Mr Bergson also called on the Scottish Government to review the restrictions associated with Level Three of the framework being debated at parliament on Tuesday, saying it is “completely unworkable for the hospitality industry”.

He said: “The three-tier system cause outrage in our industry in England, with Tier Two hospitalities generally complaining ‘we can’t make money’.

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“We seem to have made something that’s more draconian and even more restrictive. They need to start listening to the will of the people. You can see from the response we’ve had to this that the general public believe hospitality is being made a scapegoat and that is unfair.”

The protest comes after five hospitality industry bodies joined together to launch legal proceedings against the Scottish Government.

The Scottish Beer & Pub Association, the Scottish Licensed Trade Association, UKHospitality (Scotland), Scottish Hospitality Group and Night Time Industries Association Scotland served notice of the action last Wednesday.

They say coronavirus restrictions imposed on the licensed trade sector have placed businesses under intense pressure and left many fighting for survival.

The trade bodies launched their action after receiving an opinion by legal expert Aidan O’Neill QC.

A deadline of 4pm on Wednesday, October 28 has been set for a response from the Scottish Government, with a petition for a judicial review being submitted if none is forthcoming.

Celtic financial results show impact of coronavirus on club

The Glasgow club posted a narrow pre-tax profit but saw revenue drop sharply.

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Celtic say their financial results are 'satisfactory'.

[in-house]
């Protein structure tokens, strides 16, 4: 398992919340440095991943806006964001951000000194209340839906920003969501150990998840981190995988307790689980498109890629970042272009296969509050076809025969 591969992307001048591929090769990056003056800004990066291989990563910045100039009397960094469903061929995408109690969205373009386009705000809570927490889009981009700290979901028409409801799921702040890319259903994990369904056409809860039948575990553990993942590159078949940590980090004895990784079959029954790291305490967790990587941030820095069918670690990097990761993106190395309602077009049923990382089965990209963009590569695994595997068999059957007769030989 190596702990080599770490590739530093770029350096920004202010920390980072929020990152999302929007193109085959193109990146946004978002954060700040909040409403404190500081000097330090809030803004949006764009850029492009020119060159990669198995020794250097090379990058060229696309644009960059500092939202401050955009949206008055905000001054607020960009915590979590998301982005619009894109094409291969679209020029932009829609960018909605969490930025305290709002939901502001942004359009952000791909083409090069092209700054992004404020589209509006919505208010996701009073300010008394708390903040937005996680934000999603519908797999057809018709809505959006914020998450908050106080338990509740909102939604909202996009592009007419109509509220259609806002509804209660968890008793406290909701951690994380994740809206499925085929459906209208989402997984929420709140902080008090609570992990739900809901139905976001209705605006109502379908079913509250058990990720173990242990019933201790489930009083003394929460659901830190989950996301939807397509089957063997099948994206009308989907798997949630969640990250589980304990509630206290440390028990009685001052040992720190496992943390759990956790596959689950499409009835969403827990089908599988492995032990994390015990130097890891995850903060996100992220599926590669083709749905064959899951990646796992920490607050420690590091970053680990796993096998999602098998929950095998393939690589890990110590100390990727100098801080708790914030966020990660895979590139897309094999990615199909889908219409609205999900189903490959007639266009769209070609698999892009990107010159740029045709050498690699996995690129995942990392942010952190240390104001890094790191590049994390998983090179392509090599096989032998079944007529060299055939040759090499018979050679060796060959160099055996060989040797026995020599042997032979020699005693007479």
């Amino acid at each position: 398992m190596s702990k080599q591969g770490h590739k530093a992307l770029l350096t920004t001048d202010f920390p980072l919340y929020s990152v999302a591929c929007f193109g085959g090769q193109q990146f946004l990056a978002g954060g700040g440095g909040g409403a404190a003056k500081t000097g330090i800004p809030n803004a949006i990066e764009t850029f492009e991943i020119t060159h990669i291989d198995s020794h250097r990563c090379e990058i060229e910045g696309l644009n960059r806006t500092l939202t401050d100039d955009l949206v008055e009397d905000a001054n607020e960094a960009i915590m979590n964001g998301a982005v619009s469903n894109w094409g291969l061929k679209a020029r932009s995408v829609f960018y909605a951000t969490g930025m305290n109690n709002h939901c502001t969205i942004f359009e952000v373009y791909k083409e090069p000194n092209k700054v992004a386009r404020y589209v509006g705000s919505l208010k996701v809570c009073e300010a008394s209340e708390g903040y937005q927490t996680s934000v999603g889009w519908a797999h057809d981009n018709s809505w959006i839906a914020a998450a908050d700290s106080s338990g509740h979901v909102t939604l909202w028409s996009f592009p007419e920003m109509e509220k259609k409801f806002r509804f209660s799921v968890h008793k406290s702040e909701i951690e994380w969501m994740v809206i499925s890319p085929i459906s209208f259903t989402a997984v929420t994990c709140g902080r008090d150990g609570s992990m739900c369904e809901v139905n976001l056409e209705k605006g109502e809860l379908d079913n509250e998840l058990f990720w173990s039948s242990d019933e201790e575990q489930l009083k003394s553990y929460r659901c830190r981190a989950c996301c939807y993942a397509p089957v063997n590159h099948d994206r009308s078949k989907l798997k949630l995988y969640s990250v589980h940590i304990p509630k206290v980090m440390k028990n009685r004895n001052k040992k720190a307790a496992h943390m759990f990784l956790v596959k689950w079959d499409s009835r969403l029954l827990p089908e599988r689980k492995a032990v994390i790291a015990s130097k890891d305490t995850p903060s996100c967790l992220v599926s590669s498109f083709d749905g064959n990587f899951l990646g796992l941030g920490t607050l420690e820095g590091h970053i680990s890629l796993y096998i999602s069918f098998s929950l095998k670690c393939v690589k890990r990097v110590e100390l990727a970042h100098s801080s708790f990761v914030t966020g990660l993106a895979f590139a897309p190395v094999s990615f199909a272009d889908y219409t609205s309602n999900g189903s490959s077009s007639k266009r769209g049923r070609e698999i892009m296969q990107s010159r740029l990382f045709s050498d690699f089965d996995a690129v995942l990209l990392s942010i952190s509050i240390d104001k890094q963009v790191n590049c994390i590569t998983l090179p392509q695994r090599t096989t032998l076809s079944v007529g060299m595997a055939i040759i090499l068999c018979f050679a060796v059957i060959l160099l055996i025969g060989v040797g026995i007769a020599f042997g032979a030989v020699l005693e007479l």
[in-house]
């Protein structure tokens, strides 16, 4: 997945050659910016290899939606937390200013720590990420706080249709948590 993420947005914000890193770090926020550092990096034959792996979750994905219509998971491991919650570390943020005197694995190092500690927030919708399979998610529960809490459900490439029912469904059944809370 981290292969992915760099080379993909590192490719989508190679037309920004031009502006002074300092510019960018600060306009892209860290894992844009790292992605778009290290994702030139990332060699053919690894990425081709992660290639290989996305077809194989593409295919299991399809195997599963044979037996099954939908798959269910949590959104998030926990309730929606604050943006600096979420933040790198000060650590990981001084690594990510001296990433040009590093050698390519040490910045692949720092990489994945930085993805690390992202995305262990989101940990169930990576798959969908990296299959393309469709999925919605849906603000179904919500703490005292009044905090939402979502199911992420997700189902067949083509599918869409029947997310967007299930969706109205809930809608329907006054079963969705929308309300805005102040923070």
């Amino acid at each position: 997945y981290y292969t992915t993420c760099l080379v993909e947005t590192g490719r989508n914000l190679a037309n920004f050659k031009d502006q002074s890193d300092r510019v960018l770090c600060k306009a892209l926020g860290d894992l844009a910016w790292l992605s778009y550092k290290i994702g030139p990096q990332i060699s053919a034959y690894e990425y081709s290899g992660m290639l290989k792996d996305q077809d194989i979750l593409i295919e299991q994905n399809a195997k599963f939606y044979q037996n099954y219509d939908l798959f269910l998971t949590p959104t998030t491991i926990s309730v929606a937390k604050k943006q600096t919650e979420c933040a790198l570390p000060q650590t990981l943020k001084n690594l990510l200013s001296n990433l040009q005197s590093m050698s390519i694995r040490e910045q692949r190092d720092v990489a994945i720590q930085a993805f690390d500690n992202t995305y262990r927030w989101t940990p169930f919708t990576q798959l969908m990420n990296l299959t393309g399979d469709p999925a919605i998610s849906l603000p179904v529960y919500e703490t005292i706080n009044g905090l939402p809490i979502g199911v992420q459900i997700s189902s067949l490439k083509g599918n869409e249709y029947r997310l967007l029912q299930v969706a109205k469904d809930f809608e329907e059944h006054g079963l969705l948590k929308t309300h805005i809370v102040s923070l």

Celtic chairman Ian Bankier says the club must proceed and invest with a degree of caution after their latest financial results revealed the impact coronavirus has has on the club.  

For the year ending June 30, pre-tax profits fell to £100,000 from £11.2m the previous year.

Revenue dropped by 15.8% to £70.2m from £83.4m while operating expenses including wages fell 7.3% to £80.5m.

Celtic still have around £18m in the bank and revealed that they had increased their borrowing ability to £13m, which remains unused.

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Bankier said the pandemic and subsequent shutdown of football had unsurprisingly had “an adverse impact on operations and the balance sheet”.

He said the plunge in profits was “largely attributable to the value destructive impact” of the virus but said that: “Nevertheless, these results are satisfactory in the circumstances at hand.”

The club chairman said that Celtic’s strong financial position before the pandemic had offered “a degree of protection” but also warned that given the inherent uncertainty of the current environment, we must proceed and invest with a degree of caution. 

Though Celtic took in £24.2m over the financial year from player sales, the club spent £20.7m.

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Celtic chief executive Peter Lawwell added to Bankier’s warnings.

He wrote: “The year ahead is unpredictable and Celtic are not immune to the extent of the challenges that we could face at many levels. Whilst we will continue to invest and not deviate from our strategy, we are also cognisant that we may have to endure the Covid-19 restrictions for longer than we would all hope and therefore must balance our desire to progress the club against long-term sustainability.